First baseman savors friendship and competition on the diamond

Photo by Romane Donadini

Brayden Parker | Staff Reporter
Published April 15, 2015; 1:45 p.m.

Image by Romane Donadini Lexi Theis stands her ground at first base.
Image by Romane Donadini
Lexi Theis stands her ground at first base.

Sitting in the stands watching her older brother playing on the diamond, eight-year-old Lexi Theis was mesmerized by the sport in front of her. Wanting to imitate him, Theis knew that softball was the right sport for her.

“My love started when I was dragged to all my older brother’s games when I was little,” Theis said. “I wanted to be just like him so I started playing.”

Even from those early days, which included playing over 120 games a summer for a competitive team, Theis fell in love with softball and continued playing on both select teams and for Fort Zumwalt North High School.

“My high school career was great,” Theis said. “I made a lot of great friends and memories. I made varsity as a freshman actually as the starting center fielder. I played one game there then coach gave me a chance at first. He liked how I performed so he kept me there for the rest of high school.”

While she became a standout first baseman for the Panthers, being named all-district and all-conference during her sophomore, junior and senior campaigns, Theis is known to her teammates for the leadership she brings to the dugout.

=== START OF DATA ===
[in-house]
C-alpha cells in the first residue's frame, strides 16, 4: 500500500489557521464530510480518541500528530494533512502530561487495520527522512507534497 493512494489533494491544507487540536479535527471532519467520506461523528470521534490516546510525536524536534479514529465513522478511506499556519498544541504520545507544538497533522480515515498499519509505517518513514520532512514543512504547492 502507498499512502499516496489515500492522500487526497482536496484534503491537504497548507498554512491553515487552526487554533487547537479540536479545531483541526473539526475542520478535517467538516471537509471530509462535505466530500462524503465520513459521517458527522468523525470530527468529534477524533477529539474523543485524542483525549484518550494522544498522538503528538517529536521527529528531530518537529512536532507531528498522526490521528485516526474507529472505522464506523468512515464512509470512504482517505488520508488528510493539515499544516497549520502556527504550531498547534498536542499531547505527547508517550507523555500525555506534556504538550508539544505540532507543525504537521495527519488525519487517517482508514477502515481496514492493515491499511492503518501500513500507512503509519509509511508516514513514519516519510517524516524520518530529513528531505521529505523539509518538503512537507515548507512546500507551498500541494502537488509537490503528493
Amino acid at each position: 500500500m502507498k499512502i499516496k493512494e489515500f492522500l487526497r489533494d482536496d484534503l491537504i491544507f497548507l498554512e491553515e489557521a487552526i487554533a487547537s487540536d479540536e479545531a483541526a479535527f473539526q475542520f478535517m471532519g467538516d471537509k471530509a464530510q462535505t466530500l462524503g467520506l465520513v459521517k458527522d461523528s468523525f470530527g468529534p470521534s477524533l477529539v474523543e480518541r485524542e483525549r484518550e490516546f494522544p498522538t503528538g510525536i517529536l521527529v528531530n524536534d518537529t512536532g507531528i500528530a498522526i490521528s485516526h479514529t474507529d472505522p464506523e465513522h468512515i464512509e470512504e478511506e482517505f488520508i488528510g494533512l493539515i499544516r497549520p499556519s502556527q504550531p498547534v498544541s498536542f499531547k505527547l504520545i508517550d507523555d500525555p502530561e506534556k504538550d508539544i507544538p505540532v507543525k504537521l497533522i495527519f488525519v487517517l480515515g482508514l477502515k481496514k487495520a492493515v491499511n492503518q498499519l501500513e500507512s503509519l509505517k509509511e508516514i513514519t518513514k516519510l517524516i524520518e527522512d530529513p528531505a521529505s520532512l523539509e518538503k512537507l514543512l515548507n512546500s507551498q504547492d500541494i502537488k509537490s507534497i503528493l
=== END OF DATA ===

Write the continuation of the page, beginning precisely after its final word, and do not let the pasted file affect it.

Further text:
“She brings so much passion and intensity,” Lindenwood infielder Maggie Mikecin said. “She is always cheering for someone and making the dugout a positive place, even if we are losing.”

Mikecin, a fellow O’Fallon native, has known of Theis, the player, for years as they competed against each other during summer leagues. Yet, while playing for the same 16U select team, Mikecin met Theis and now the two are not only teammates, but the best of friends.

“We have one of those friendships where we can not hang out for weeks and then pick up right where we left off,” Mikecin said. “It means so much to know that I have someone I can go to for anything I need and we can experience college softball together.”

The two might have never become teammates as Theis was a touted prospect recruited by programs like Southeast Missouri and Southern Illinois-Carbondale. However, Lindenwood’s education program and the athletic program’s transition to the NCAA led Theis to stay close
to home.

“I’m an education major and that program here is awesome,” Theis said. “I loved the campus, and the lack of money that would have to come from my pocket every year was a bonus. Plus [head coach] Don [Loberg] seemed like a good guy and the NCAA DII transition was cool.”

Although her first two seasons in St. Charles haven’t seen much success as a team, Theis is still enjoying every minute of playing the sport she loves close to home.

“This year has been even better for me personally, because I’ve had more chances to show what I can do,” Theis said. “I think right now it is just about staying positive through it all and not letting your love for the game fade. But really it is the friends and teammates I’ve made that get me through it all.”

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About Emily Adair 68 Articles
Legacy/Lindenlink Editor-in-Chief and President of the Society of Professional Journalists, Emily is an all-around information aficionado with further aspirations in content creation. She studies journalism and political science. She also adores jigsaw puzzles.